Strawberry Fields: Harvesting the Hidden Bounty of Your Imagination

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Dear friends,

I’m amazed how the events of our external, public lives often hold unexpected insight for our internal creative ones. The trick, of course, is recognizing parallels in seemingly mundane and unrelated places. A strawberry field, for example.

Yesterday my husband took me out to Barthel Fruit Farm just north of our home in Milwaukee. Picking strawberries has been on my bucket list forever; I remember as a child begging my parents to take me. Somehow, the trip never happened. This summer Nathan and I are making a point to do many fun things around our city that we’ve always been too busy to try.

Hello, strawberry fields at last!

When we arrived at the farm I wasn’t thinking about creativity. After all, this was my day away from my projects. We wound through acres of fruit trees and a squash field to get to to the strawberry patch, where a friendly farm hand gave us a 10-pound box. He invited us to pick anywhere in the field, which was nearly deserted.

“It’s the end of the season,” he explained. “Just so you know, the picking will be tougher than a few weeks ago. You won’t get much.”

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We thanked him for the heads-up and made our way across the field. Imagine two fields put together, furrowed into neat rows of low, verdant plants with clean paths of straw between. Now imagine about ten people total working that huge patch of land.

It seems that everyone else knew strawberry season was over . . . except for us.

In the back of my mind, I wondered if we’d get anything at all. But like the stubborn people we are, we picked a far area of the field, set our basket down and went to work in two side-by-side rows.

To our surprise, turning over the first few leaves actually revealed nice strawberries. In fact, within a few minutes we realized that the plants were full of fruit at the peak of ripeness and sweetness. Filling our basket became a matter of how fast we could pick, not how much fruit we could find.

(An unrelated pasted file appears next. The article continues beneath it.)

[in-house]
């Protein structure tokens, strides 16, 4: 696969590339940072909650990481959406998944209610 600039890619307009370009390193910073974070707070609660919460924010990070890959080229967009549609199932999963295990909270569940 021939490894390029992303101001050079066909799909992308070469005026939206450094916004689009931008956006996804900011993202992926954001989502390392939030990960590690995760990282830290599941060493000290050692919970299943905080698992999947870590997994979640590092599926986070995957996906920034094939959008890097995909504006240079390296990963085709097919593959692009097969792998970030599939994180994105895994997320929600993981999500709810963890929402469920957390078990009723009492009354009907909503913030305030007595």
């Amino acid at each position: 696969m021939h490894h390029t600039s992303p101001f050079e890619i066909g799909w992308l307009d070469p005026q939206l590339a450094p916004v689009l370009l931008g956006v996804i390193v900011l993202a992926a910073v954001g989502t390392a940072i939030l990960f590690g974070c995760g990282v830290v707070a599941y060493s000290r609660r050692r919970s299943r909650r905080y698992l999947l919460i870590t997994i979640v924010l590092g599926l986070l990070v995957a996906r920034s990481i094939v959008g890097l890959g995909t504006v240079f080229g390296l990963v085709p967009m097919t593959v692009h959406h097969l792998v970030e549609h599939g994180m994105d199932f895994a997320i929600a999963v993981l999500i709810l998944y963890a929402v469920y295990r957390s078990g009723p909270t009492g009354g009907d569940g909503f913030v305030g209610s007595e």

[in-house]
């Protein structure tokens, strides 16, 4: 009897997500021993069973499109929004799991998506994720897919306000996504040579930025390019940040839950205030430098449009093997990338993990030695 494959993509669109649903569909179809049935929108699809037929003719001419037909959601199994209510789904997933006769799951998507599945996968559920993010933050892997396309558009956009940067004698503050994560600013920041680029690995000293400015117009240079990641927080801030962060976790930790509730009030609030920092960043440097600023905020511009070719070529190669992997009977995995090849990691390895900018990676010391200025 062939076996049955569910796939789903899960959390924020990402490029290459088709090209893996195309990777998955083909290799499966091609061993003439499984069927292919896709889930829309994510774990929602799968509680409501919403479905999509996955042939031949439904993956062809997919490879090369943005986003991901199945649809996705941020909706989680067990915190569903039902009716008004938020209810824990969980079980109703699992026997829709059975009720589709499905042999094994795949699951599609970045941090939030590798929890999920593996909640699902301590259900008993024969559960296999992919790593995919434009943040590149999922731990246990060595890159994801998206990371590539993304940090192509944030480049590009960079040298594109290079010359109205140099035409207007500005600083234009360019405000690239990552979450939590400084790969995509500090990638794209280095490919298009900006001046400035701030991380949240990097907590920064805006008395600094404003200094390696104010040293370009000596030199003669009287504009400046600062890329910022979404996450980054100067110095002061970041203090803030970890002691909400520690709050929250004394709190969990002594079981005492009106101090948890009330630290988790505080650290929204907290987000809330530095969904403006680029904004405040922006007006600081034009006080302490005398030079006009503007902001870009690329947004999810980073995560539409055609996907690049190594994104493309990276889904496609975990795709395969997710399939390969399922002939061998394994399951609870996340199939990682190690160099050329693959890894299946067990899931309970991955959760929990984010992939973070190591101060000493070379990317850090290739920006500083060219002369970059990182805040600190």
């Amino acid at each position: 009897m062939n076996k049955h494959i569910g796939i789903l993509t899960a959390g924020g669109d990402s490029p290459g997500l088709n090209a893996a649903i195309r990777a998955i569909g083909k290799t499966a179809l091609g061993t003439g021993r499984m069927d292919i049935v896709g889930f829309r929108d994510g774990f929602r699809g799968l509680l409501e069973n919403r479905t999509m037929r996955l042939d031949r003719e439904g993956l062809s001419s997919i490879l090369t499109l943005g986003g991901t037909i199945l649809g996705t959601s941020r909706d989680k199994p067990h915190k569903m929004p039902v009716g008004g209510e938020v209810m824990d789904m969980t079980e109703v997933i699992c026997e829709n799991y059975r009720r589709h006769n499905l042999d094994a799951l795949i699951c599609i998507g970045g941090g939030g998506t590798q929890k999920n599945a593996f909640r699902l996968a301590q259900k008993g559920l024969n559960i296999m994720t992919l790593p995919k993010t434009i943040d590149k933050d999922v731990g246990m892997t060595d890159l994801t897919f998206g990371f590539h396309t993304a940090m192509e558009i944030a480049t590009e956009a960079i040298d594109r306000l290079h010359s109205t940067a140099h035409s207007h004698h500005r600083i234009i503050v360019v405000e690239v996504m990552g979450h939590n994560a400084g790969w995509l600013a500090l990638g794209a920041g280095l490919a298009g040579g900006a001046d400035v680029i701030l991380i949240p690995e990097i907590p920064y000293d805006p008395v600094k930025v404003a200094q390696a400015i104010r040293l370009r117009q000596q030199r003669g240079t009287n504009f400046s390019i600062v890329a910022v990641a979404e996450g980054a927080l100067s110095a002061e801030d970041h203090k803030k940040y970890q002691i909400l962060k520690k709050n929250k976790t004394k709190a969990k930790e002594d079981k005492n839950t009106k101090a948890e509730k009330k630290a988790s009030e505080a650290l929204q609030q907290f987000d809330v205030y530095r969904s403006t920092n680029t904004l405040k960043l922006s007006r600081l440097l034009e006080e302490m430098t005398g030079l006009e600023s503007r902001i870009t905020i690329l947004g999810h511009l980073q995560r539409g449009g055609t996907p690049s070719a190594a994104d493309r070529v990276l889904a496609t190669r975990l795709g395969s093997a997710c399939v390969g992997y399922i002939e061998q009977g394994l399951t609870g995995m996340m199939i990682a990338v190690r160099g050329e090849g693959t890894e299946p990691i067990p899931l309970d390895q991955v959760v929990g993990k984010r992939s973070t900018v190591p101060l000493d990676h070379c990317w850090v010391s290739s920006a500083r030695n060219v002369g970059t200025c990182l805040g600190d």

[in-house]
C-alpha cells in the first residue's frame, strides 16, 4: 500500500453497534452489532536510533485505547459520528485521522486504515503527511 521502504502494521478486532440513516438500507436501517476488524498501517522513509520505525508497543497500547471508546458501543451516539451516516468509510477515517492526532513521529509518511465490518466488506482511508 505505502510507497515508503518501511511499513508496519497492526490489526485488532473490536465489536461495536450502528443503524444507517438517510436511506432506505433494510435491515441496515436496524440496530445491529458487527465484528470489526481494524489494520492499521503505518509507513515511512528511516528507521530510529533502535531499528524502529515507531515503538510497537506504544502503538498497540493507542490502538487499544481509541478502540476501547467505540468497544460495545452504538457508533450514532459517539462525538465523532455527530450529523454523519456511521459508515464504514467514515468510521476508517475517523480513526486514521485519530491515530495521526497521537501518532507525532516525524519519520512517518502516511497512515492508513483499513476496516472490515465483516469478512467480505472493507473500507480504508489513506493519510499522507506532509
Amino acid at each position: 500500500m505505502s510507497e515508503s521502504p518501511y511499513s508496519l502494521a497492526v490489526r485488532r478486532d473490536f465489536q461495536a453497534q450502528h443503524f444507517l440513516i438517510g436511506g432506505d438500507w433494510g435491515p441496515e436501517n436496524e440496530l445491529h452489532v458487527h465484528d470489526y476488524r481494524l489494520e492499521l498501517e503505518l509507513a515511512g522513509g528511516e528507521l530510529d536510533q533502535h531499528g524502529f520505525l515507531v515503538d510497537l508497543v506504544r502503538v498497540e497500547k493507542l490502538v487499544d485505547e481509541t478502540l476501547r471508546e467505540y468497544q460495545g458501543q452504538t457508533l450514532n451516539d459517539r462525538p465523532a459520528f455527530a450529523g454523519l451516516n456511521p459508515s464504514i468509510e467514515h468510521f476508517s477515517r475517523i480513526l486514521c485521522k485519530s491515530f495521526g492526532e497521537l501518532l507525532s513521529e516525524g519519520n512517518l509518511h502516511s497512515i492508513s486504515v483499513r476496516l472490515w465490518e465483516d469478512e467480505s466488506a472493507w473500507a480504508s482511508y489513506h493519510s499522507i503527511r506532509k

IMG_0336Discovering one little treasure trove excited us to find the next. One by one we searched the plants, drawing out those hidden clusters—many of them secreted in the darkest patch of shade or nestled close to the earth.

I looked up at my husband. “What was the farmhand talking about?” I laughed. “This field is full of strawberries. There are even still flowers on some of these plants!”

Nathan’s only response was to point across the field, to where the rest of our fellow patrons were picking.

Suddenly, I realized what was happening.

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You see, when Nathan and I began picking, we squatted or sat down in the row and searched the plants systematically for their available fruit. But almost everyone else was walking helter-skelter around the field—often times stepping between rows rather than working one or two—plucking the fruit they could see from a standing vantage point while moving at a decent pace.

Often several people were trying to fill a basket: parents with three teenage children, for example, or a gaggle of middle-aged girlfriends out for their monthly activity. While Nathan’s and my basket filled steadily, many that bobbed by were half-full even after multiple turns around the field. Comments of frustration or disappointment frequently followed.

“End of year,” they all murmured. “Not much left now, I guess.”

Naturally I was more than a little surprised.

And that’s also when reality hit me: the best strawberries couldn’t be found by “grazing” the field at all. They took time and patience and a little physical stamina to draw out. Mostly because they were hiding in the deepest, furthest recesses of the plant . . . away from a casual observer’s view.

I tossed another handful into our almost-overflowing basket and kept on going.

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It didn’t take me long to recognize the parallel between the sweet overlooked treasure in this field and my work as a creative person. Take for example a steampunk project that’s been seven years in the making. “Working” that idea for its best elements has felt like years of field toil under a hot July sun . . . sometimes with little to show for it.

But last week my writing partner Terry and I had a wave of amazing breakthroughs on that project. The kind of breakthroughs that give you hope that the 7-year project might not become, oh say, a 9- or 10-year project!